top of page

Navigating Hospital Discharge: A Guide to Your Options

Updated: Nov 24, 2023

A parking sign has a picture of a car and person standing next too it.  It states "Patient pick-up & discharge only".  The background of the sign is white and the text and pictures are black.  The sign is on a tan wall that has lots of texture.

Being discharged from the hospital is a major step in your recovery journey. But it also raises questions about where you'll go next and who will oversee your care. Luckily, you have options. Understanding hospital discharge planning can help you choose the best path forward.

In a recent interview on the Beyond the Paper Gown podcast, Dr. Monique Nugent, a hospitalist and author of "Prescription for Admission," shed light on navigating discharge from a hospital stay. She explained that discharge planning starts on day one, with your care team assessing factors like your home support system.

"We assess if they can return home or if they're from a facility and will return there. We consider who they live with and if they're capable of caring for themselves," outlined Dr. Nugent.

What are your possible discharge destinations?

Sometimes after discharge, you may still need services to help you fully recover. If you have sufficient support, you may be able to go straight home with home health services..

"Be honest about what you can handle in your home," advises Dr. Nugent. "You don't want an unsafe situation where the patient or the caregivers get hurt." Share any concerns about managing medical equipment like wound care. Home health services can provide nursing and rehab care at home.

Skilled nursing facilities offer round-the-clock nursing care if you require wound care, IV medications, or rehabilitation services.

Inpatient rehab hospitals focus intensively on therapy to help rebuild strength and abilities after a major illness or surgery.

Long-term acute care hospitals are for those with complex medical needs, such as ventilator dependence, who require extended care. These facilities offer a level of care between an ICU and skilled nursing.

Palliative care or hospice centers provide comfort-focused care for those with terminal illnesses who are no longer pursuing curative treatment. Your team will discuss changing the goals of care if this matches your wishes. "It's about helping somebody be comfortable as they pass away," says Dr. Nugent. Hospice services are also available to support care at home.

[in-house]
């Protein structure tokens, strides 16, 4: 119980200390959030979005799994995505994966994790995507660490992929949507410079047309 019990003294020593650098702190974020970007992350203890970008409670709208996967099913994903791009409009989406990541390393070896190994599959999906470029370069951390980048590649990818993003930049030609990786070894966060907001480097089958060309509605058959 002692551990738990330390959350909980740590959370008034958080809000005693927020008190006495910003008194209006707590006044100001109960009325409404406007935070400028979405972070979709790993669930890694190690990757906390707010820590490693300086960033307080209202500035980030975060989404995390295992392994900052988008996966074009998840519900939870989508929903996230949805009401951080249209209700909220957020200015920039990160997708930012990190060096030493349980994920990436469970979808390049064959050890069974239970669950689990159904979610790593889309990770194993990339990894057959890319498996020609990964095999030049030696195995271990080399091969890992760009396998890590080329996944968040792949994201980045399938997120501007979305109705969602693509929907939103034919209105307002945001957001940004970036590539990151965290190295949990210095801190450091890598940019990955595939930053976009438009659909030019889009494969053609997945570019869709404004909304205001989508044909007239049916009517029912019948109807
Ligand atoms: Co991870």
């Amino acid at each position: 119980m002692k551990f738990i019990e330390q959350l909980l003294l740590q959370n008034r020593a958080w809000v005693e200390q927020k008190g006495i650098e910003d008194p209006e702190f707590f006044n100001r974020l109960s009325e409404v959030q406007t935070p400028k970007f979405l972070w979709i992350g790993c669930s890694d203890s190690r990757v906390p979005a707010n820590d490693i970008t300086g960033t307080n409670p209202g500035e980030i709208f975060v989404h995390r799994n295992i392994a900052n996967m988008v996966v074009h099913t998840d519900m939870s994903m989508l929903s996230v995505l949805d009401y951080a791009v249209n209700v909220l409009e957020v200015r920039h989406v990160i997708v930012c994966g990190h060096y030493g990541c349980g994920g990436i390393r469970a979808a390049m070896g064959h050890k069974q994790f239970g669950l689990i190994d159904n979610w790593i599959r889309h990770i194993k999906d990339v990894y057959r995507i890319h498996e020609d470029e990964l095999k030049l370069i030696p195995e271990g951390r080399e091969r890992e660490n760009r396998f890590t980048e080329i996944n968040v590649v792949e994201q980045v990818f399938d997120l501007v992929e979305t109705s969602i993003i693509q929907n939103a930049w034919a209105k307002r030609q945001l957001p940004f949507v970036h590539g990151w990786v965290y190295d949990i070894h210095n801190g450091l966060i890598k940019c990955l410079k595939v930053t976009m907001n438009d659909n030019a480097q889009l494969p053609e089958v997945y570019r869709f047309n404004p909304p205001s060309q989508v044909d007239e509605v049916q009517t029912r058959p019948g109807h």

What factors determine the recommendation?

Your discharge destination depends on variables like:

  • Your capabilities and support system at home

  • Insurance coverage for facility care options

  • Ongoing medical and nursing needs

  • Therapy requirements

How can you prepare for discharge?

  • Discuss your preferences and challenges to determine the best discharge plan.

  • Clarify next steps for follow-up appointments and care instructions.

  • Ask for written discharge instructions on medicines, wound care, therapy exercises, etc.

  • Arrange for equipment deliveries and transportation.

  • Confirm your caregiver support system.

  • Share discharge paperwork with your primary care provider.

"Pick a day to leave the hospital, and then add a day," recommends Dr. Nugent, as delays often occur in finalizing discharge details. "I tell families to make a schedule of shifts, figure out what support they'll need at home, and ensure everyone's presence during specific time slots."

While leaving the hospital brings relief, the transition requires making many decisions and dealing with logistical challenges. However, proactive planning with your care team can lead to a smooth discharge and optimal recovery. Discussing your options empowers you to choose the right post-hospital care path.

Planning Ahead is Key for a Smooth Hospital Discharge

The hospital discharge process involves important logistics and decisions about your recovery path ahead. While leaving the hospital brings relief, managing this transition also requires proactive planning. Discussing your options empowers you to choose the right post-hospital care path. Have open conversations with your care team about your needs, challenges, and preferences to determine the best discharge plan. This facilitates coordinating details like follow-up care, transportation, and in-home support.

With thoughtful preparation and guidance from your providers, you can have greater confidence and control over your hospital discharge.

For more expert insights on navigating healthcare systems, listen to the full interview with Dr. Monique Nugent on the Beyond the Paper Gown podcast.


bottom of page